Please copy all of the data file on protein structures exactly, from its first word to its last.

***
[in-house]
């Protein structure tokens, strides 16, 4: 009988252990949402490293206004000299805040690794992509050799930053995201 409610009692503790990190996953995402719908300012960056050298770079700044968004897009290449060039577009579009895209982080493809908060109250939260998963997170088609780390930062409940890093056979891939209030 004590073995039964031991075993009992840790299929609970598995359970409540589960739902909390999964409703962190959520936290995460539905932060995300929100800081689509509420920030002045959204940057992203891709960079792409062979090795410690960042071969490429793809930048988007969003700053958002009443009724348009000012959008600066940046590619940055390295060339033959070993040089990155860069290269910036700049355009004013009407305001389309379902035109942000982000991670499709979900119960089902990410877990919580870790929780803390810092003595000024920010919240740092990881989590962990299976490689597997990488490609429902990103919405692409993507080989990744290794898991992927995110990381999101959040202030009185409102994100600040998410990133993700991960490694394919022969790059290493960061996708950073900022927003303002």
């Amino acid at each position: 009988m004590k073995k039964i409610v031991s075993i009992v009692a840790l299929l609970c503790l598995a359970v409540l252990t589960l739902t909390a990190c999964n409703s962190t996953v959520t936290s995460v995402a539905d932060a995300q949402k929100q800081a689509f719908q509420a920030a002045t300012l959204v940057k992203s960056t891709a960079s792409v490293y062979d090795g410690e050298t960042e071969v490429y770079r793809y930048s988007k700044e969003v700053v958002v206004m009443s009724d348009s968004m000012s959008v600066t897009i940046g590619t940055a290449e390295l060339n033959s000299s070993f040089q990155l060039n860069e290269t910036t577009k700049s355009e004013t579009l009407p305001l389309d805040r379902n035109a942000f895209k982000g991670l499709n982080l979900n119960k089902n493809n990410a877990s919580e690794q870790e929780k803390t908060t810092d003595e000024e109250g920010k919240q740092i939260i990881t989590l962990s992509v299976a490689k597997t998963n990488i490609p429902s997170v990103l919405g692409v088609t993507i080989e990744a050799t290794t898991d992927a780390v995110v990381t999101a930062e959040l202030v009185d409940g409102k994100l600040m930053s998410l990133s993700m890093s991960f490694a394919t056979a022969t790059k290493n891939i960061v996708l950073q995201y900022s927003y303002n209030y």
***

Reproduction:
[in-house]
């Protein structure tokens, strides 16, 4: 009988252990949402490293206004000299805040690794992509050799930053995201 409610009692503790990190996953995402719908300012960056050298770079700044968004897009290449060039577009579009895209982080493809908060109250939260998963997170088609780390930062409940890093056979891939209030 004590073995039964031991075993009992840790299929609970598995359970409540589960739902909390999964409703962190959520936290995460539905932060995300929100800081689509509420920030002045959204940057992203891709960079792409062979090795410690960042071969490429793809930048988007969003700053958002009443009724348009000012959008600066940046590619940055390295060339033959070993040089990155860069290269910036700049355009004013009407305001389309379902035109942000982000991670499709979900119960089902990410877990919580870790929780803390810092003595000024920010919240740092990881989590962990299976490689597997990488490609429902990103919405692409993507080989990744290794898991992927995110990381999101959040202030009185409102994100600040998410990133993700991960490694394919022969790059290493960061996708950073900022927003303002």
């Amino acid at each position: 009988m004590k073995k039964i409610v031991s075993i009992v009692a840790l299929l609970c503790l598995a359970v409540l252990t589960l739902t909390a990190c999964n409703s962190t996953v959520t936290s995460v995402a539905d932060a995300q949402k929100q800081a689509f719908q509420a920030a002045t300012l959204v940057k992203s960056t891709a960079s792409v490293y062979d090795g410690e050298t960042e071969v490429y770079r793809y930048s988007k700044e969003v700053v958002v206004m009443s009724d348009s968004m000012s959008v600066t897009i940046g590619t940055a290449e390295l060339n033959s000299s070993f040089q990155l060039n860069e290269t910036t577009k700049s355009e004013t579009l009407p305001l389309d805040r379902n035109a942000f895209k982000g991670l499709n982080l979900n119960k089902n493809n990410a877990s919580e690794q870790e929780k803390t908060t810092d003595e000024e109250g920010k919240q740092i939260i990881t989590l962990s992509v299976a490689k597997t998963n990488i490609p429902s997170v990103l919405g692409v088609t993507i080989e990744a050799t290794t898991d992927a780390v995110v990381t999101a930062e959040l202030v009185d409940g409102k994100l600040m930053s998410l990133s993700m890093s991960f490694a394919t056979a022969t790059k290493n891939i960061v996708l950073q995201y900022s927003y303002n209030y």